Maritime traditions are part of virtually every big sailing, and ours, which took us into the Arctic Circle, was no exception. To celebrate Viking Sky's crossing, the staff put on an Order of the Blue Nose Crossing Ceremony the day we made it into the region.
At least 100 passengers took part in the hilariously fun process, plunging into a converted hot tub with ice-cube-filled freezing water, emerging to get blue-tinted frosting dabbed on their noses, then downing a shot of rocket fuel -- er, aquavit, a Norwegian spirit.
Crew showed up dressed in togas, while swimsuit-clad passengers celebrated together. Despite the early time (10:30 a.m.) the party atmosphere was festive and fun.
Our cruise visited Narvik, Alta, Tromso and Stavanger. (Sadly, our scheduled stop at Bodo was canceled because of high winds, so we got a bonus day at sea.) We overnighted in Bergen, Alta and Tromso, which gave us the chance to explore these cities on our own in addition to booking multiple excursions.
While all Viking cruises include one excursion in each port, we elected to book some of their premium offerings as well as some independent tours. We truly loved everything we booked, and we thought Viking's excursions included a nice mix of options for everyone: history buffs, adventure-seekers, culture collectors and traditionalists. Our choices ventured into the more active territory, with a terrific cross-country skiing adventure as well as a visit to a husky sled dog spot that had us mushing across the tundra and cuddling with these amazing pups.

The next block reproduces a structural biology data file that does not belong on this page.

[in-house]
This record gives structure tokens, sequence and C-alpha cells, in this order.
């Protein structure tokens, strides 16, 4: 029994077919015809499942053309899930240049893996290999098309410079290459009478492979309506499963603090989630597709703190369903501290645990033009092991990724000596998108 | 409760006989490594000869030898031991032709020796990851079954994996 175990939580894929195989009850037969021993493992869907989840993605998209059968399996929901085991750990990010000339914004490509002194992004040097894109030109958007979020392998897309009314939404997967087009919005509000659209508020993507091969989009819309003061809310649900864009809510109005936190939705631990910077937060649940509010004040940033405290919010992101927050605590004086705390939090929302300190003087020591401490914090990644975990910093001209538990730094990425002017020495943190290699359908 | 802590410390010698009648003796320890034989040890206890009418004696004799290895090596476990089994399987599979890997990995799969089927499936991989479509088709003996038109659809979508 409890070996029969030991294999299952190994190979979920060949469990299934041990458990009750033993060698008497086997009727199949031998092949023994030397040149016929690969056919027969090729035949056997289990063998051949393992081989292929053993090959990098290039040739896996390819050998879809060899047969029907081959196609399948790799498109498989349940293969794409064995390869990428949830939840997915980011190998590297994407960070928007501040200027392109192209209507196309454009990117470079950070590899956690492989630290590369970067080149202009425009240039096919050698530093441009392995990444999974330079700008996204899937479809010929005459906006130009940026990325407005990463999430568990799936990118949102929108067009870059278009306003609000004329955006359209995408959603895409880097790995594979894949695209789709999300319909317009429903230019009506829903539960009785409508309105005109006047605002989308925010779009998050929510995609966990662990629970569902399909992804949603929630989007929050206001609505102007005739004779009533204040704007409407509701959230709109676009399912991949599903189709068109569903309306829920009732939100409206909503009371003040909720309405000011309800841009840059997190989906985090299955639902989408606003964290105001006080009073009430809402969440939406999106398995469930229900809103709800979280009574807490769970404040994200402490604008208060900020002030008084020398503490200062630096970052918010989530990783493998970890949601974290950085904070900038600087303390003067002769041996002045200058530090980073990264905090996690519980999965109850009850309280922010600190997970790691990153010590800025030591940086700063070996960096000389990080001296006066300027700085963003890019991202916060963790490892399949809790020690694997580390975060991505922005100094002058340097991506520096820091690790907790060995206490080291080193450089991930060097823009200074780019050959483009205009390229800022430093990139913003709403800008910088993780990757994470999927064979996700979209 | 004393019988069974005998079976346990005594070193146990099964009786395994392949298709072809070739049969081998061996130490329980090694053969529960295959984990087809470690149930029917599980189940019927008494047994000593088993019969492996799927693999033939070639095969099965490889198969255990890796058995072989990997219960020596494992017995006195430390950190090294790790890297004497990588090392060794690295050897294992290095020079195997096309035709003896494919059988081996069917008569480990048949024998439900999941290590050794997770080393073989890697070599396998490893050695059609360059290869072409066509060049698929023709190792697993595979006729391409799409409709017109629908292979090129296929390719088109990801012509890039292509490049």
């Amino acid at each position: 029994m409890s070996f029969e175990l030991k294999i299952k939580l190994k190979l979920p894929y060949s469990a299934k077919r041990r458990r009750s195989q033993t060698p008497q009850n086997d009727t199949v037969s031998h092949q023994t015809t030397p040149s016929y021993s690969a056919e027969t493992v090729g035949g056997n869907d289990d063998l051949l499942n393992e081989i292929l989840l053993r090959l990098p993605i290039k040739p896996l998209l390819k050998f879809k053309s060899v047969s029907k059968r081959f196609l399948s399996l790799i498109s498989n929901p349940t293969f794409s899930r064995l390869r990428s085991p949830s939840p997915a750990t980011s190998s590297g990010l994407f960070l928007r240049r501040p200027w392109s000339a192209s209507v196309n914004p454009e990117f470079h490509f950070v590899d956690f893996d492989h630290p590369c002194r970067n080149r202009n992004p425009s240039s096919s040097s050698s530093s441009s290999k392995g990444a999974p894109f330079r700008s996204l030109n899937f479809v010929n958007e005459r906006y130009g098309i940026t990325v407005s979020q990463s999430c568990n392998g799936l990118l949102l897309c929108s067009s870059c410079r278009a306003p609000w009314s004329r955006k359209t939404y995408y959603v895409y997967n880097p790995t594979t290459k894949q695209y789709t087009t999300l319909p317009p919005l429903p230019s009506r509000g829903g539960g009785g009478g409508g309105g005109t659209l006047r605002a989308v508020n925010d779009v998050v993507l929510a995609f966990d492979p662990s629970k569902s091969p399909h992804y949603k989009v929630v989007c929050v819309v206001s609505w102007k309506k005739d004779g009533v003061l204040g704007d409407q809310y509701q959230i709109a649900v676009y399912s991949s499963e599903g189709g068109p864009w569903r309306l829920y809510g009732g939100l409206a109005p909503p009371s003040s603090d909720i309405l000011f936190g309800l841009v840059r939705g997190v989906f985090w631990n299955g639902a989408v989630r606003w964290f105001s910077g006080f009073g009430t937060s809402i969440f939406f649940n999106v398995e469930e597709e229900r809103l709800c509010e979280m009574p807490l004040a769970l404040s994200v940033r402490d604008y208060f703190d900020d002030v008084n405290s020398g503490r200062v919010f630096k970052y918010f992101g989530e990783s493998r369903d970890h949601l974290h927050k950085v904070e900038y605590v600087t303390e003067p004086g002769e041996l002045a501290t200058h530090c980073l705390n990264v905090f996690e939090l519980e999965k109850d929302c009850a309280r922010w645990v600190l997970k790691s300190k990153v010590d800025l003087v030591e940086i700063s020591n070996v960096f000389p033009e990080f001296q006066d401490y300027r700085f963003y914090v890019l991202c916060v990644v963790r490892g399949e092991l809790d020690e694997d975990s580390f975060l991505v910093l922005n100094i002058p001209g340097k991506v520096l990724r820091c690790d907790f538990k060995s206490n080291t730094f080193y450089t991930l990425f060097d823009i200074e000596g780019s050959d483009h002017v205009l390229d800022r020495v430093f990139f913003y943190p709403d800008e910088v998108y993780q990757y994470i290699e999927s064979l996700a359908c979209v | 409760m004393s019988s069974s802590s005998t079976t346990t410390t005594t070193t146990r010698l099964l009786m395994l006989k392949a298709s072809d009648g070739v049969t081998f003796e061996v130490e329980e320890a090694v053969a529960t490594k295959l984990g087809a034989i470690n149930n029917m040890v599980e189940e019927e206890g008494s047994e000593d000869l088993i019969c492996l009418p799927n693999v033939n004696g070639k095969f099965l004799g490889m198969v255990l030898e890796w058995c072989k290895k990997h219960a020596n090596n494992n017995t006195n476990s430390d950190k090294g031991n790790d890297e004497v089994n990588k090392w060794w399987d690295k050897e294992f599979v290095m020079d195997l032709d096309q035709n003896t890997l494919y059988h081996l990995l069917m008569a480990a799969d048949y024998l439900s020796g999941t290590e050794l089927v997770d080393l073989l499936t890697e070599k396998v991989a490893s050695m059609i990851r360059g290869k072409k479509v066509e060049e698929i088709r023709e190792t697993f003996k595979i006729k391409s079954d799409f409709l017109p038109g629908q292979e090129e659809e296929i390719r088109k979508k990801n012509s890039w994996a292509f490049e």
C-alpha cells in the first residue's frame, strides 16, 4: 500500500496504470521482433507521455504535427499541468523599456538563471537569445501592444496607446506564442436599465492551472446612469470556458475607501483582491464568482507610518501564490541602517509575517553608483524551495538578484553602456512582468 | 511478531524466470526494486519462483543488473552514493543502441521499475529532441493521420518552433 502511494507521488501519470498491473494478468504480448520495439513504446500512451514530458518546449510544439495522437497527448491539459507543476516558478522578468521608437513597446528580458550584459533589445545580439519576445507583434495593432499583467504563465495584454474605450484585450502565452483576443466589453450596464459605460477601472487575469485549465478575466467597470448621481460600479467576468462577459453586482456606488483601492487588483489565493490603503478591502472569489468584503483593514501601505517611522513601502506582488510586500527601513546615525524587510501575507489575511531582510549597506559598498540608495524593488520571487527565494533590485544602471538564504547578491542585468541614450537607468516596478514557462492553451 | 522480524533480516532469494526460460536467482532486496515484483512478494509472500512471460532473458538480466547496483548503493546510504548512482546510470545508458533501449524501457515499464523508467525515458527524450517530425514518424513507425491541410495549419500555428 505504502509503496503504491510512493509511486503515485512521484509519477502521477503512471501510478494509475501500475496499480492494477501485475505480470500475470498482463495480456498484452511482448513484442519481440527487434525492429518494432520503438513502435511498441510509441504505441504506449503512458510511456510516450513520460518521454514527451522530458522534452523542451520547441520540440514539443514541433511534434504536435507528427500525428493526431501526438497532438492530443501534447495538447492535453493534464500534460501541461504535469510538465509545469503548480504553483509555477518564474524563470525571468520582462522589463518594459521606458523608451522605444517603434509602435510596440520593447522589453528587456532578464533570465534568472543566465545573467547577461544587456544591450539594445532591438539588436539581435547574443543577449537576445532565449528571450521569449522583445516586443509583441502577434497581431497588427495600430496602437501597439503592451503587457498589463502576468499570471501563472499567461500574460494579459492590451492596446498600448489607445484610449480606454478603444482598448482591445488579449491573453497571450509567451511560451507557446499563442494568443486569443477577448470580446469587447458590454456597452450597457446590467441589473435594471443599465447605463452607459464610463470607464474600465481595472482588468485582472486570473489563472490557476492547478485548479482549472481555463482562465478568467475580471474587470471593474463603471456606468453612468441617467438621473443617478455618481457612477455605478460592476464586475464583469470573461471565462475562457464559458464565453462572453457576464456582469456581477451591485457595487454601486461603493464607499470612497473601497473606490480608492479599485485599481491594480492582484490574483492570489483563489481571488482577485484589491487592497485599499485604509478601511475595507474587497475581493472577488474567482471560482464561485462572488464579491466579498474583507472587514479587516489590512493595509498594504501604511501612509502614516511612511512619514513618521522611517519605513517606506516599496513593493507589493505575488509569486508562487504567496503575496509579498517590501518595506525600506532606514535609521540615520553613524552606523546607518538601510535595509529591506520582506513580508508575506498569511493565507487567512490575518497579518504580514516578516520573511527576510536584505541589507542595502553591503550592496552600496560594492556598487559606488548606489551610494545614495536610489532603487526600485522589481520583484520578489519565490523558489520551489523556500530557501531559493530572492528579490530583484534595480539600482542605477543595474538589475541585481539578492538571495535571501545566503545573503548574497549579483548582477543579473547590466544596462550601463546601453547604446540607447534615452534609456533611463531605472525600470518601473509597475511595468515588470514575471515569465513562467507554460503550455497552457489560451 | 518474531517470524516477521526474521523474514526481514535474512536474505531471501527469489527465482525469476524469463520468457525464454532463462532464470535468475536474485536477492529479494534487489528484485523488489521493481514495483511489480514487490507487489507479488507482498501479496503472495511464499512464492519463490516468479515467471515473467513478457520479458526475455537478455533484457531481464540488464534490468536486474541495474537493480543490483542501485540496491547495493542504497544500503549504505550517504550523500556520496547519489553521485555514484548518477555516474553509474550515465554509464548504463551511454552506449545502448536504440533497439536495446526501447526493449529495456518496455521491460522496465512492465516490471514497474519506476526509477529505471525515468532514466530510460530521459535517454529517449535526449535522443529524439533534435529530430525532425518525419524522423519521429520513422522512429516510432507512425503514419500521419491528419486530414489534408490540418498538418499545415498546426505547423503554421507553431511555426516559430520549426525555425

Everyone we spoke with was happy with their excursions, whether they booked premium selections or opted for the included panoramic city tours.
While Viking clearly put a lot of thought into making sure all the big things -- from itineraries to activities -- were perfectly scheduled, it was those little things that really made our cruise. The weather during our cruise ran from well-below to just above freezing, so the ship's main pool was covered by the retractable roof the whole time, which made it a comfortable, usable space. Viking Sky's gorgeous infinity pool at the back of the ship is uncovered, as is the adjoining hot tub. Those who dared brave the cold to soak in the views were rewarded with a glass of sparkling wine upon entering the hot tub and hot towels when they finally emerged back out into the frigid temperatures.
Most public spaces on the ship offer plenty of throw blankets, great for bundling up after a cold day in port. And we've never been so thankful for the cabin bathrooms, which feature heated floors.
Viking also offers complimentary self-service launderettes on each cabin deck. These became a necessity for most passengers, who wore multiple layers every day, often seeing them soaked through or dirty from interaction with wildlife, like reindeer. It made packing easier, knowing that washing your clothes was an option.
The 2019 sailings sold quickly, so Viking is offering the same itineraries from January through March 2020, onboard Viking Star. If you're thinking of booking one of these cruises, be aware there is no guarantee you'll actually see the northern lights. We were thrilled to have seen them, especially after reports that people on the previous cruise hadn't been so lucky. Earlier cruises (which we followed on Cruise Critic's Roll Call pages) had seemingly countless sightings. The lights are unpredictable, but we booked knowing a sailing at this time of year would offer our best shot to see them.